2. Build good credit 

Most of us aren’t taught that good credit starts with borrowing, and that taking on a little debt can actually be a good thing. But buyer beware — credit card companies start with teaser rates, but they can skyrocket to double digits. Remember compound interest? It is awesome for saving, but it works against you when borrowing. 

How to get started: When your child turns 18, they should open a credit card in their name that is linked to their bank account. Have them set up automatic billing for a small, recurring payment, such as Netflix or their cellphone bill. They should then set up the credit card bill to be paid automatically from their bank account. This way, they are building their credit history and will never have a late payment. If your child does not qualify for an unsecured credit card, a secured card is the best alternative. This card will have a credit line secured against their deposit of say $500. They can use it to build their credit until they qualify for an unsecured card. Also, make sure they keep their first card open, even after they open others. The length of any credit history is tied to their oldest card credit card.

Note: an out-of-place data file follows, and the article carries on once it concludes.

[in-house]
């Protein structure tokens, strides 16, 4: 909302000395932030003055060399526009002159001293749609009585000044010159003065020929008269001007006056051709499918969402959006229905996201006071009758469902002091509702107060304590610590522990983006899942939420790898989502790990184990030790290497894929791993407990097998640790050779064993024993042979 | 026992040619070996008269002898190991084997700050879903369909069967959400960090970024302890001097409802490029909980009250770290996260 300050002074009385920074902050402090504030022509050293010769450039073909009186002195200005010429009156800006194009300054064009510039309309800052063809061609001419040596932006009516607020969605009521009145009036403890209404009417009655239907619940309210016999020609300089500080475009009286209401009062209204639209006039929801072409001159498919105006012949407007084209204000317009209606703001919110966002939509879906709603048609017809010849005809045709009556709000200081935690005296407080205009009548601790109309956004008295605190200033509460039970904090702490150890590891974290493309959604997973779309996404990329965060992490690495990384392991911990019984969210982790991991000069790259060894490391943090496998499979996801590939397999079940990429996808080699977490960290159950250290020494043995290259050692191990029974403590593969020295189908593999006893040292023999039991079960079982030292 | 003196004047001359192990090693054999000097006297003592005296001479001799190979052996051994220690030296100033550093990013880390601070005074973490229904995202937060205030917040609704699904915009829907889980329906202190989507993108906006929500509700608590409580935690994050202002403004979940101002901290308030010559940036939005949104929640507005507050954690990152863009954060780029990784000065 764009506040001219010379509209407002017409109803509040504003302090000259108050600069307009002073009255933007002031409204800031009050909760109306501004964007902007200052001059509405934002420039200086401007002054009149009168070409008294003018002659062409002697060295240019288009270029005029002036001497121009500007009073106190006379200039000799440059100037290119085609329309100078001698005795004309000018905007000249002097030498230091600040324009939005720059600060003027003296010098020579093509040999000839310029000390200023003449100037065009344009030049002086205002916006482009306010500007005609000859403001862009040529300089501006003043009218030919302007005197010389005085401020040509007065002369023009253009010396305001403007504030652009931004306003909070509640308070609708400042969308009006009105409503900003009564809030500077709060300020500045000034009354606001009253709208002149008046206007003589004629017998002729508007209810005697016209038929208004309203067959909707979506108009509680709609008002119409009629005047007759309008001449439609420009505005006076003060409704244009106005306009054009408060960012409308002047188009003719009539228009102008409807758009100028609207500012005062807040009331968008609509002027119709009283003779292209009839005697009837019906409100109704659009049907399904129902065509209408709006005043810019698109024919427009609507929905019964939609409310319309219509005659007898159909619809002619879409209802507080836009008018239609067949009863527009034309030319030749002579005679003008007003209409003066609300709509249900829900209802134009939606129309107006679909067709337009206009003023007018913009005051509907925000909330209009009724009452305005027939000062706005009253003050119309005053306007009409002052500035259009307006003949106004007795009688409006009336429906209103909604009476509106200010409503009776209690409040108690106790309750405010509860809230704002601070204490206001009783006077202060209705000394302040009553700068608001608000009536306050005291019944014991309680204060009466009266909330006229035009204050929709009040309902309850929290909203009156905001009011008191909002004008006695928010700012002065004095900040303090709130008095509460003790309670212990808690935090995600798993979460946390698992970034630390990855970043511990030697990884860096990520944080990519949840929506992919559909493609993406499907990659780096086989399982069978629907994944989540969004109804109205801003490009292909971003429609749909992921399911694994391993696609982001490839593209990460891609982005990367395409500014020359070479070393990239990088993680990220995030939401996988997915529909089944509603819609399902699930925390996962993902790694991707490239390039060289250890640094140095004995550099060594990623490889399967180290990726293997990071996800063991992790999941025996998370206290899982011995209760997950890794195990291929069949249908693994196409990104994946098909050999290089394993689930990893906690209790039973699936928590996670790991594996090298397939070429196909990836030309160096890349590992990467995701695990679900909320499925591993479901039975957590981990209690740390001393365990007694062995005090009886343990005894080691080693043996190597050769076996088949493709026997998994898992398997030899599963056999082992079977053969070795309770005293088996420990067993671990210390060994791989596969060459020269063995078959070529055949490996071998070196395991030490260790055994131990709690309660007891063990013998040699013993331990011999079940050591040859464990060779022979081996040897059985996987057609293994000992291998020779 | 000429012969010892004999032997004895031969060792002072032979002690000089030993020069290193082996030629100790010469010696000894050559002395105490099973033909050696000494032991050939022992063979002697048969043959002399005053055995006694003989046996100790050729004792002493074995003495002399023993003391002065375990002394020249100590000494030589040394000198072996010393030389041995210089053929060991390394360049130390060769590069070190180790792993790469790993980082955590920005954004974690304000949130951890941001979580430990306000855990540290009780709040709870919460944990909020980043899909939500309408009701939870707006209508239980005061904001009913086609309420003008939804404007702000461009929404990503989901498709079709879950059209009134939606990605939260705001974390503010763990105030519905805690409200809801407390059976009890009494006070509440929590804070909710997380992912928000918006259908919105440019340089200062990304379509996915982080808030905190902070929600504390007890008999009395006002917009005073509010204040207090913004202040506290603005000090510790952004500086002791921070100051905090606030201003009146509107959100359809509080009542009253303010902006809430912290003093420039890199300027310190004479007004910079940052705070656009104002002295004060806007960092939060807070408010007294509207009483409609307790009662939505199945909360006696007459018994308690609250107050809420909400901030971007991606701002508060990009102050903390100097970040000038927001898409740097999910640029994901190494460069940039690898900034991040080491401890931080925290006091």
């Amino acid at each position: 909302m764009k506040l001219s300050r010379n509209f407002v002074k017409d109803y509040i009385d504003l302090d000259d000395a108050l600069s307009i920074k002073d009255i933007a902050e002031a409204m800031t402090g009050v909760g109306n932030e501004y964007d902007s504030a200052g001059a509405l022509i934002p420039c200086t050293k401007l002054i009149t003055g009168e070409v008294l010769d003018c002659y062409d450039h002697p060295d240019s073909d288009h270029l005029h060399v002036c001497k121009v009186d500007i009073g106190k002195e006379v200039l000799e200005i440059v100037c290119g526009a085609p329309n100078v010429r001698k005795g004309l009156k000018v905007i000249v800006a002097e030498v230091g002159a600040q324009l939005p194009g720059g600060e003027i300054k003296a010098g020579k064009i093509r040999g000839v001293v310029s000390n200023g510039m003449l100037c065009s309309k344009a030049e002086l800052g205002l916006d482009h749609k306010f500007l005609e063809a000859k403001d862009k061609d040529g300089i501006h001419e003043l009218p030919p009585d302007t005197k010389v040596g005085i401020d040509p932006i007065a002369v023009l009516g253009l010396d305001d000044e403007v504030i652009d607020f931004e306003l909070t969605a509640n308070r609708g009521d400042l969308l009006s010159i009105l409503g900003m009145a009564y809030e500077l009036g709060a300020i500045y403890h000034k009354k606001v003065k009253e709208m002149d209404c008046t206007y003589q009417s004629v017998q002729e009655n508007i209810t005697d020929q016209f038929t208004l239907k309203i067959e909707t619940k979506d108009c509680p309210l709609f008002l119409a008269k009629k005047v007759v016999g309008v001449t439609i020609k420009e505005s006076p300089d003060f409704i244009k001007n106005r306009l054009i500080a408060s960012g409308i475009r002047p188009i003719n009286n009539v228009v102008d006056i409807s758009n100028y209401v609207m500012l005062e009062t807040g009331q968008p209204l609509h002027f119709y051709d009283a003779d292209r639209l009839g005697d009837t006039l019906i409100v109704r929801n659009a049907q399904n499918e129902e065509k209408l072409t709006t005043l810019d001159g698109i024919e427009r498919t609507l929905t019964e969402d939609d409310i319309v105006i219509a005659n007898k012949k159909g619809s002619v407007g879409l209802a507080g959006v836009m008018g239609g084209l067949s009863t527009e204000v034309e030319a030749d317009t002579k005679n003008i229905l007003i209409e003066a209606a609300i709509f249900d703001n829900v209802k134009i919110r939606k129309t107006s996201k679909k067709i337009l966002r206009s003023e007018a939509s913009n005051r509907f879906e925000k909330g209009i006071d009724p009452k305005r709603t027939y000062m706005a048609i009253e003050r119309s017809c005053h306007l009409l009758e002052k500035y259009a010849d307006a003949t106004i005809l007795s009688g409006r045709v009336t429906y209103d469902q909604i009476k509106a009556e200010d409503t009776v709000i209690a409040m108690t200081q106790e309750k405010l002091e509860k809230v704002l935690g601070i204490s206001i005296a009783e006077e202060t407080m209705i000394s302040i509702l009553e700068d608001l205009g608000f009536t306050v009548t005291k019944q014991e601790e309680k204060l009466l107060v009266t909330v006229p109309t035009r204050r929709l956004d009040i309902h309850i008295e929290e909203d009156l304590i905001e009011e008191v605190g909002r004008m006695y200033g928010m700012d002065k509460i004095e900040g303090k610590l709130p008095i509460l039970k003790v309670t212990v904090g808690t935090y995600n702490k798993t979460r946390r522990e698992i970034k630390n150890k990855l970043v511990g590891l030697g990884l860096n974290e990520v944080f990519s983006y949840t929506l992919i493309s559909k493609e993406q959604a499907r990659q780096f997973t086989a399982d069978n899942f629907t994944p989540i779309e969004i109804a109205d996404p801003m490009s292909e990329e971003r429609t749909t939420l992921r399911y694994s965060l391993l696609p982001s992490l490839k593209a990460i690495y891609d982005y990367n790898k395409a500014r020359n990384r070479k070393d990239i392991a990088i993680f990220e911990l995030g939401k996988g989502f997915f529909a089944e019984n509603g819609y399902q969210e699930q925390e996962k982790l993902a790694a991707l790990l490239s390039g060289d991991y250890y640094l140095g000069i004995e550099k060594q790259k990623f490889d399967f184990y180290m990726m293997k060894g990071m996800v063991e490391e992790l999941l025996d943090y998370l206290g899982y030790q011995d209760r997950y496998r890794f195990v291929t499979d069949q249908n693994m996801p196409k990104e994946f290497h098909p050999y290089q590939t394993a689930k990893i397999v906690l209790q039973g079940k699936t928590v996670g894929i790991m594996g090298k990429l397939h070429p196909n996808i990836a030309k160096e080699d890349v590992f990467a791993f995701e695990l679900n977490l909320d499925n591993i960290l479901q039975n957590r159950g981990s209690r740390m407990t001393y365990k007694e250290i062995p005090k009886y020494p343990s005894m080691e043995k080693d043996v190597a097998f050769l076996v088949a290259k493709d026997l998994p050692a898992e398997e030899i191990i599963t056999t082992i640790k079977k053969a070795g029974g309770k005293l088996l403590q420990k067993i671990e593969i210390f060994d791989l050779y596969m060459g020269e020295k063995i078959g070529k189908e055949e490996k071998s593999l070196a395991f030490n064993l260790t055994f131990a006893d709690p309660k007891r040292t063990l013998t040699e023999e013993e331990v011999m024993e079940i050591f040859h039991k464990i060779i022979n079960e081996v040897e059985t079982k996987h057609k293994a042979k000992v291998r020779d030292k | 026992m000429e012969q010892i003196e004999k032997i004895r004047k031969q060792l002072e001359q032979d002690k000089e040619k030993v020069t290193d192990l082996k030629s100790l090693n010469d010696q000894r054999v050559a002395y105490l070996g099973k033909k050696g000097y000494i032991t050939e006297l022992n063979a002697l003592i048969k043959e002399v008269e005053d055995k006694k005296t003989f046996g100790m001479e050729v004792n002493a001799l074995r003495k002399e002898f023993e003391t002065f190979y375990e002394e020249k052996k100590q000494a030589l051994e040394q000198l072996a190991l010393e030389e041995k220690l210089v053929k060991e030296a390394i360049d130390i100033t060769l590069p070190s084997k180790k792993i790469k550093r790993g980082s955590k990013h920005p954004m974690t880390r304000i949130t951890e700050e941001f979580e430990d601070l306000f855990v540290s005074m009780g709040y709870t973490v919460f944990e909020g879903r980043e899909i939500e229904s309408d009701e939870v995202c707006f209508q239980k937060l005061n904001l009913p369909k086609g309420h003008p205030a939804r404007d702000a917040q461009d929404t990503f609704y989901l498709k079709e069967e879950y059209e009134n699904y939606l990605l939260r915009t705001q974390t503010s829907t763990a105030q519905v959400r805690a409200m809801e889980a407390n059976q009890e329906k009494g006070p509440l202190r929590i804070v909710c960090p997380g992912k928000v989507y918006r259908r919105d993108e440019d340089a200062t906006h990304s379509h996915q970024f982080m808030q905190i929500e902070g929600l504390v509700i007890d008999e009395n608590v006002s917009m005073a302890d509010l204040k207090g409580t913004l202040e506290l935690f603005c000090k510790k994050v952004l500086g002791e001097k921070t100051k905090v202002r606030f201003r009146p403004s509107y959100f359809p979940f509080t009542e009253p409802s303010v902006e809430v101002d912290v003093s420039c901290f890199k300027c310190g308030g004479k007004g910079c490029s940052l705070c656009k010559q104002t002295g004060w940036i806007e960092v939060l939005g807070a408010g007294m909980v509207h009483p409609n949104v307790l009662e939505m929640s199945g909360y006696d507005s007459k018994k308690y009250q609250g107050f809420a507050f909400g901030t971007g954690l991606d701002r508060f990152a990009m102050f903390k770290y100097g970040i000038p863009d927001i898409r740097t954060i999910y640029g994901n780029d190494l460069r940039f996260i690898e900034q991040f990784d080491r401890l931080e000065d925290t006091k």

3. Borrow wisely

There will always come a time when your kids need to borrow, and it’s important to teach them how to do it wisely. A good credit score will help them get a better rate and pay less interest over the course of the loan.

How to get started: Explain the difference between “good” debt, which is an investment toward our futures (think a mortgage, or student or small-business loans), and “bad” debt, which is credit cards or a car loan. While your child may need to take on debt for education, buying a car they cannot afford or maxing out their credit card is unwise.